By contrast, and reinforcing Evans’ thesis, Hulu is likely to trail Netflix’s success due to its ownership structure and strategy hampered by an ongoing need to avoid impinging on existing financial and licensing arrangements.
I differ with Evans on the importance of technology, however. At the very beginning of his piece, a bullet point highlights its takeaways:
In this view, technology innovation is a fleeting differentiator — sufficient to pioneer a market, but one that rapidly loses its competitive edge. After that, technology is an undifferentiated commodity for which “good enough” is good enough. One could go so far as to say that the message of the piece takes us dangerously near Nick Carr territory.
While Evans looks to satellite as providing an antecedent example, I think a more instructive comparison for Netflix resides in the auto industry. When first introduced, Japanese cars were laughable compared to the offerings of the dominant US manufacturers.
However, the Japanese companies began to focus on improving their cars’ quality, most famously via the Toyota Production System. They pioneered a market segment — economical, reliable compact cars. And their manufacturing productivity soon outstripped their US counterparts. Unlike the Satellite example, this manufacturing advantage was long-lasting — in 2008 Toyota still had around a 10% manufacturing time advantage, along with a factory utilization advantage of around 12%. Summed up, this gave Toyota a $606 manufacturing cost advantage — per car! — over domestic rivals.
We’ve seen the end result of this advantage pressed over time. Recently both Ford and GM announced, essentially, that they are getting out of the car manufacturing business to concentrate on more popular SUVs and crossovers. To me, this looks like classic Clayton Christensen territory: threatened incumbents cede the low end of a market due to uncompetitiveness, retreat to the high end where margins are larger, and eventually find themselves stranded in a tiny, high-priced market segment too small to sustain the business.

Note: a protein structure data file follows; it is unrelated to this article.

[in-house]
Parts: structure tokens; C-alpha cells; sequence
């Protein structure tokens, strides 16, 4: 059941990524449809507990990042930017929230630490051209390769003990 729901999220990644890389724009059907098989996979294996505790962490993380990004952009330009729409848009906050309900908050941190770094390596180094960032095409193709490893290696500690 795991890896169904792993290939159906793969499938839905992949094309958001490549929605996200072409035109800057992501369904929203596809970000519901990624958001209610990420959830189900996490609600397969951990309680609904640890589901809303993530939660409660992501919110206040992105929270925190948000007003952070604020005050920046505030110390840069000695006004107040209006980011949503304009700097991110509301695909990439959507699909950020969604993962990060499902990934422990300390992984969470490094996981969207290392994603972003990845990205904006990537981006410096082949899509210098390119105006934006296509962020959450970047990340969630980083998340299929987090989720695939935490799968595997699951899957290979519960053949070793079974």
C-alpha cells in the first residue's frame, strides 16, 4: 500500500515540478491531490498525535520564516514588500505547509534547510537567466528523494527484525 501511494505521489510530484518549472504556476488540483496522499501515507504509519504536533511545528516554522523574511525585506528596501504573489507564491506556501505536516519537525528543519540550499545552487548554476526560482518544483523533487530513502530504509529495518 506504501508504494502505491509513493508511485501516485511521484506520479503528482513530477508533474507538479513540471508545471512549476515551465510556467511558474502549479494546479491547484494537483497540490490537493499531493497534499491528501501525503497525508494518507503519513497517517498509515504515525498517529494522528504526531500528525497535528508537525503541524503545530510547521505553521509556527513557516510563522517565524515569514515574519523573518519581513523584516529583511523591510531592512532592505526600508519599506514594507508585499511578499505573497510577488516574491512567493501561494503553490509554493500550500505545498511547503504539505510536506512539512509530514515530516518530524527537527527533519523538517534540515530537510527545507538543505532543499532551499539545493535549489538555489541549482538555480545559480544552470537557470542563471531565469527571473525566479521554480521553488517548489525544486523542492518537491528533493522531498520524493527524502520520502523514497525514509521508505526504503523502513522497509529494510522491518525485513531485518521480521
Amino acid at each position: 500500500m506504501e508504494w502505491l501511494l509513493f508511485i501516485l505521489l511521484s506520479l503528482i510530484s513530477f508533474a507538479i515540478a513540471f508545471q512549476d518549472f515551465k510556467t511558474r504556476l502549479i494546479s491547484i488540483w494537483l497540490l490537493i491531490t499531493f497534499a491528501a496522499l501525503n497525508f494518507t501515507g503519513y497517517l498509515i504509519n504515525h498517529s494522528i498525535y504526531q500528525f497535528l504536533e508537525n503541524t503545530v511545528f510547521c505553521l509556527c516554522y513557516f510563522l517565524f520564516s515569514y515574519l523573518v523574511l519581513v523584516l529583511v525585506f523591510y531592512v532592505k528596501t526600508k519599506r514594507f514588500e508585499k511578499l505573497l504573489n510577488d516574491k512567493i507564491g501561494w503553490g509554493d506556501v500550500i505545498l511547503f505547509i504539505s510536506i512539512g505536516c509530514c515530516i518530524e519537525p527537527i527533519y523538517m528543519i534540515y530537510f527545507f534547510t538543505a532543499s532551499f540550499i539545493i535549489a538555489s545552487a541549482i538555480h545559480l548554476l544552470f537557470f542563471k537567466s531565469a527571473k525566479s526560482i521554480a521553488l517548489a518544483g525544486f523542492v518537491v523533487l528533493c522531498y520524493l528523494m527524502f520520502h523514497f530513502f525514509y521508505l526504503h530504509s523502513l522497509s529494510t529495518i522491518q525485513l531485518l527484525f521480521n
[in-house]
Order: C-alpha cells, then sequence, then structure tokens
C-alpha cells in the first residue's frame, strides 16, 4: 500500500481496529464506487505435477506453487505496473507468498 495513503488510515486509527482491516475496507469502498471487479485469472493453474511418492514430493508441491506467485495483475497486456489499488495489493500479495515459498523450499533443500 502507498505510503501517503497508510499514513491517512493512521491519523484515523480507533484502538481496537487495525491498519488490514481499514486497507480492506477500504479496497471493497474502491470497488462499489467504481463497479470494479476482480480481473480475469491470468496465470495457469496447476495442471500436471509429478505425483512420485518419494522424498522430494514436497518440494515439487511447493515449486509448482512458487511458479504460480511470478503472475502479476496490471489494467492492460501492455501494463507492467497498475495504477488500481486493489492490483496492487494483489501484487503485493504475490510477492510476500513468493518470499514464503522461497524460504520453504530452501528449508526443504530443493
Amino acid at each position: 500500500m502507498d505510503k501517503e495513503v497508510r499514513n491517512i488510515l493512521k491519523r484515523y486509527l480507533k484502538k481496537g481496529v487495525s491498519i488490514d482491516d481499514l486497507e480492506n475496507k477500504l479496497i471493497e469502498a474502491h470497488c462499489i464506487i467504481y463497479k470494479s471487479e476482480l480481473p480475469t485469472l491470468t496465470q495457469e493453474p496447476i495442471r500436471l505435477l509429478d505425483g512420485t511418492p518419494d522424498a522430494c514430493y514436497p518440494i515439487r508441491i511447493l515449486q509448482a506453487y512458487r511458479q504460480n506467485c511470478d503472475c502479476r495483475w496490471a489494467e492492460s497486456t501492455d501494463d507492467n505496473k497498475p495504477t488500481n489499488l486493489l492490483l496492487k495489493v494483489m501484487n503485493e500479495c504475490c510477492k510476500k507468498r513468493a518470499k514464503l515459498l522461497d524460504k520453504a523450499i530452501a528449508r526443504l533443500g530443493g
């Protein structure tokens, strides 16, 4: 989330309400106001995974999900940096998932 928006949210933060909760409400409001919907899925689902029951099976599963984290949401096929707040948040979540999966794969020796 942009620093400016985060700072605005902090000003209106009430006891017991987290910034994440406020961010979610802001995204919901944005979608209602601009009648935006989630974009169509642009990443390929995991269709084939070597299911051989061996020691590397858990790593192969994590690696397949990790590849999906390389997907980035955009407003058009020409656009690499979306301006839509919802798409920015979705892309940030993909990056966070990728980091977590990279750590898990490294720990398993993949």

How does this relate to Netflix? In some sense, Evans is right. Both Hulu and Netflix provide acceptable user experience (I’m speculating, as I’ve never watch Hulu, being so tied up with Adam Sandler movies on Netflix, as I am). Both present a pleasant enough interface, offer searching, and reliably stream video at an acceptable resolution.
However, that end user experience perspective only addresses part of what technology delivers. While both Hulu (finally) and Netflix both use AWS for much of their infrastructure, Netflix is a pioneer in that choice. It is widely regarded as one of the most advanced, if not the most advanced, AWS users in the world. From my own experience, I can vouchsafe that Netflix implements highly sophisticated architectures, operational practices, and cost management second to none. And several of the articles linked to above describe Netflix’s sophisticated data mining used to increase user satisfaction as well as direct content investment (Adam Sandler FTW!).
So the question is, is Netflix’s technology like Sky — a fleeting advantage reduced by easy mimicry by others — or more like Toyota — a lengthy, ongoing advantage that pays long-lasting dividends and provides enormous competitive advantage over the long haul?
I lean toward the latter. Here’s the thing, though: even with a long-lasting competitive input advantage, one still has to marry that to a customer-facing offering that results in better customer satisfaction, higher margins, improved offerings, and, ultimately, greater business success. Put another way, the technology advantage has to be part of an overall offering, a flywheel that results in long-term competitive advantage.
I’ll have more to say on this topic in the near future. Let me provide a send-ahead. I believe that every company and every industry is facing its Netflix moment (many use the term Uber moment, but I believe Netflix is a better illustrative example) in which digital technology is used to rewrite the rules of an existing market. And I believe that cloud computing is the foundation of that transformation and a critical part of an overall digital strategy.
As simply as I can say it: moving to a digital orientation is an existential imperative, and it can’t be done by bolting a pretty interface onto a creaky underpinning of legacy technology, outmoded business processes, and obsolete market channels. What makes Netflix brilliant is how it has married a digital entertainment delivery offering to a better way of understanding consumer desires and a more effective method of creating content delivered to its customers. Look for more on new models for running digital businesses in the upcoming weeks.